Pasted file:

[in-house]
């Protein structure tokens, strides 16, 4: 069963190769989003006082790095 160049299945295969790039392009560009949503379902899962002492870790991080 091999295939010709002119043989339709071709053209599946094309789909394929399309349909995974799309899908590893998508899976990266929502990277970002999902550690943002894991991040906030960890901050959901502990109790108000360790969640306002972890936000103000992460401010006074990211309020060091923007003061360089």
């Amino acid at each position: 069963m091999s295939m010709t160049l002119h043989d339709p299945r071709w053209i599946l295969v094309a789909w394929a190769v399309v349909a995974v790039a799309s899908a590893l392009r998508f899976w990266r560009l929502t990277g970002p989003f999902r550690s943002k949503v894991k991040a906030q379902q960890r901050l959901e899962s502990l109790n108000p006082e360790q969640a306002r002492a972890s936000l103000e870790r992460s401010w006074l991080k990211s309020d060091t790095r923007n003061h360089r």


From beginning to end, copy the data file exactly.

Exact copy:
[in-house]
């Protein structure tokens, strides 16, 4: 069963190769989003006082790095 160049299945295969790039392009560009949503379902899962002492870790991080 091999295939010709002119043989339709071709053209599946094309789909394929399309349909995974799309899908590893998508899976990266929502990277970002999902550690943002894991991040906030960890901050959901502990109790108000360790969640306002972890936000103000992460401010006074990211309020060091923007003061360089």
């Amino acid at each position: 069963m091999s295939m010709t160049l002119h043989d339709p299945r071709w053209i599946l295969v094309a789909w394929a190769v399309v349909a995974v790039a799309s899908a590893l392009r998508f899976w990266r560009l929502t990277g970002p989003f999902r550690s943002k949503v894991k991040a906030q379902q960890r901050l959901e899962s502990l109790n108000p006082e360790q969640a306002r002492a972890s936000l103000e870790r992460s401010w006074l991080k990211s309020d060091t790095r923007n003061h360089r």